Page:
Muhammad Ali stood for something to everyone. His athletic skill set was not only effective, but had a style and panache to itself. A study of his politics would be as polarizing as Donald Trump’s, yet his fervent belief system was admirable. Here is a man who truly believed in the idea of making America Great again. There will never be another Ali because no one really wants to be Ali. They’d rather listen to their inner circle who tell them to keep their mouth shut and let the money roll in. Higher purpose? For most of today’s greatest athletes, there isn’t one.
Today millions mourn the loss of an iconic figure. What he meant to you might be different then what he meant to me, but he meant something powerful. That’s the legacy of Ali. From strictly the perspective of the modern sports reporter, he represents something else, a bygone era where self editing wasn’t scrutinized.
Ali spoke his truth in such a loquacious style that he was the perfect media storm. Here’s a Black man in the civil rights era standing up to country he loves while proudly wearing the red, white and blue. Consider for a moment the repetitive complaints of recent African American stars, Michael Jordan and Tiger Woods. They don’t mention political leanings despite the public assurances that their beliefs could carry the weight of change. LeBron James has used social media to speak out against inequity, in particular to recent occurrences of young black men being killed in the name of self defense. But if you ask him to get on the pulpit and explain his positioning, his PR staff will put up yellow tape that reads do not cross.
Ali wasn’t scared then because maybe he was just different and maybe the era in which he thrived athletically wasn’t this politically correct world where professionals demand editing every thought as to avoid any potential media storm.
I live in a world where words are parsed even in the most benign of circumstances. Take LeBron again as an example. In the middle of this current NBA season, he unfollowed the Cleveland Cavaliers official team Twitter feed. This led to a week of speculation about his playing future, his unspoken feelings about the organization that he came back to play for, and on and on. James never actually clarified this “passive aggressive” move. I’d have loved to have seen what Ali would have done with social media. He seemed to have understood the power of the medium before anyone knew it could exist.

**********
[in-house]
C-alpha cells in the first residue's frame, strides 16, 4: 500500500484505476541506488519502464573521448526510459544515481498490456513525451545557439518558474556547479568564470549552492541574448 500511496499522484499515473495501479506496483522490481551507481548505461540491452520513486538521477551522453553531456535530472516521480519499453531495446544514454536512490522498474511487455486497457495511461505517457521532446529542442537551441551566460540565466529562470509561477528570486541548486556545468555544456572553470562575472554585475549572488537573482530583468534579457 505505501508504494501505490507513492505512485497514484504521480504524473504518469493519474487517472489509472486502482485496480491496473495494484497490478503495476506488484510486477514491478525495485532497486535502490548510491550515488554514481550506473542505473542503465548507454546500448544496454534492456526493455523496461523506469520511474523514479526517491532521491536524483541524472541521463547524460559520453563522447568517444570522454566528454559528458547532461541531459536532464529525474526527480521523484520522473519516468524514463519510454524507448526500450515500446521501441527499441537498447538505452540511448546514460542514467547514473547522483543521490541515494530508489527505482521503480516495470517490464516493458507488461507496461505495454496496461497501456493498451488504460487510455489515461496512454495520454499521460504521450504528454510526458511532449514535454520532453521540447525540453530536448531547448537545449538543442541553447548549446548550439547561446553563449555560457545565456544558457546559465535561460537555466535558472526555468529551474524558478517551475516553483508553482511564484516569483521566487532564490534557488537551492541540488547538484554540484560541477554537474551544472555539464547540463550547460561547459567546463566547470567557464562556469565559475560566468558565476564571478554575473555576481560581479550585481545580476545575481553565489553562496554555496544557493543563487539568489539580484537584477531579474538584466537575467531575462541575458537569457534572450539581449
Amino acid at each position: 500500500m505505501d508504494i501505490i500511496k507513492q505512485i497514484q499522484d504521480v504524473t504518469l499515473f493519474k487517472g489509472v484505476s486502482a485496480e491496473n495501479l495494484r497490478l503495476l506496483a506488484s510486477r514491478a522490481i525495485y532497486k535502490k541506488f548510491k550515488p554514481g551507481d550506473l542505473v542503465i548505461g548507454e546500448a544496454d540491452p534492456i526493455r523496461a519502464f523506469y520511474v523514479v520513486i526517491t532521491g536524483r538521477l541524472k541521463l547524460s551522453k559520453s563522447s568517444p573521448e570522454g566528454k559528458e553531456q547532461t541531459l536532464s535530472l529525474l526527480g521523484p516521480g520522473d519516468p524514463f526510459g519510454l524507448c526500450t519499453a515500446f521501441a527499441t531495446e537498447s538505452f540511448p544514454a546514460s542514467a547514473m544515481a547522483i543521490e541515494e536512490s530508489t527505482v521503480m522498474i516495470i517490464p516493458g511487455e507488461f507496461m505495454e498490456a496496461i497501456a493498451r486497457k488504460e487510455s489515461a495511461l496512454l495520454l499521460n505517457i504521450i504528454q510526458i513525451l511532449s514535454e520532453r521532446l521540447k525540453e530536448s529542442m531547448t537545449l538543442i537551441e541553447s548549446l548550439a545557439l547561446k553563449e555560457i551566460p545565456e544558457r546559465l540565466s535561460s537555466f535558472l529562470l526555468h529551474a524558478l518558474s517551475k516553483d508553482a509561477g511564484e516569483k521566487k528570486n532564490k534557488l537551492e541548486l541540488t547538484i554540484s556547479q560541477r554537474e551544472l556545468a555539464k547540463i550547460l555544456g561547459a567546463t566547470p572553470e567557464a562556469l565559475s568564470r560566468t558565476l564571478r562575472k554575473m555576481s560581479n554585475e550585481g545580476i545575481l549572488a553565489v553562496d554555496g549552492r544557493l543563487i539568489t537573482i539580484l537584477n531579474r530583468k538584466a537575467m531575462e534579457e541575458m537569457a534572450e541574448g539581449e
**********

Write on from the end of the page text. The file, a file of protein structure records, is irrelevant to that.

Ali helped shape the career of one of the icons of my industry, Howard Cosell. Neither shy of speaking their personal truths, they seemed to realize that each could help one another ascend further into fame. Cosell had precious air time. Ali possessed the ability to turn that airtime into can’t miss moments. Consider now which interview of any athlete would have that same effect? The answer is none. Part of that is because of options and outlets. Directing a large group of viewers to one destination these days is practically impossible. And there also is the defense mechanism of the greatest athletes of this time to keep their thoughts to themselves. Tom Brady practically won’t discuss anything of substance even if it involves the New England Patriots.
Ali lived and thrived in a time where freedom of speech was a valued commodity. His country needed someone to be an instrument of change and he took on that role. Today’s athletes want to protect their jobs, their “brands”, and in doing so have turned freedom of speech into the opposite of it’s true intention, the freedom to not say anything that might come back to haunt them. Speaking your mind in sports is taboo.
Ali made mistakes in the media that these days wouldn’t be tolerated. His personal attacks on longtime rival Joe Frazier bordered on a level of racism. He’d call Frazier “a gorilla.” Frazier, an amazing fighter himself was not as gifted in the ability to be memorable in interviews which only perpetuated the stereotype that Ali wanted to promote; he was smart, Joe was dumb. And there is an unspoken deep seeded tinge of racism associated with that.
The media would have called out Ali differently now. But not unlike Trump, his ability to speak, his affect on ratings and his command of attention allowed for him to be part of a different set of standards. Trump recently referred to someone at one of his rally’s as “his African American.” Imagine what the reaction would be if Bernie Sanders or Hillary Clinton did that.
As a reporter and interviewer, I’ve been frustrated about how programmed our athletes have become. Agents, PR representatives, managers all impress upon their clients the importance of saying little or in some cases nothing at all. They teach techniques of how to answer questions without really giving an answer or taking a position. Peyton Manning was amazing at these techniques while still maintaining an air of likability. Bill Belichick doesn’t even pretend that he wants you to like him but if you listen to how handles the media, you’ll realize he and Manning aren’t all that different from one another.
I find truthfulness to be attractive. This is America. I don’t have to agree with what you have to say but I’d rather hear your position on our world then to pretend you don’t think about it or that we aren’t worthy of knowing what your positions are. True icons stand up and speak their mind. Muhammad Ali defined icon. He was and still is the Greatest. And now, I’m not sure there is a close second.
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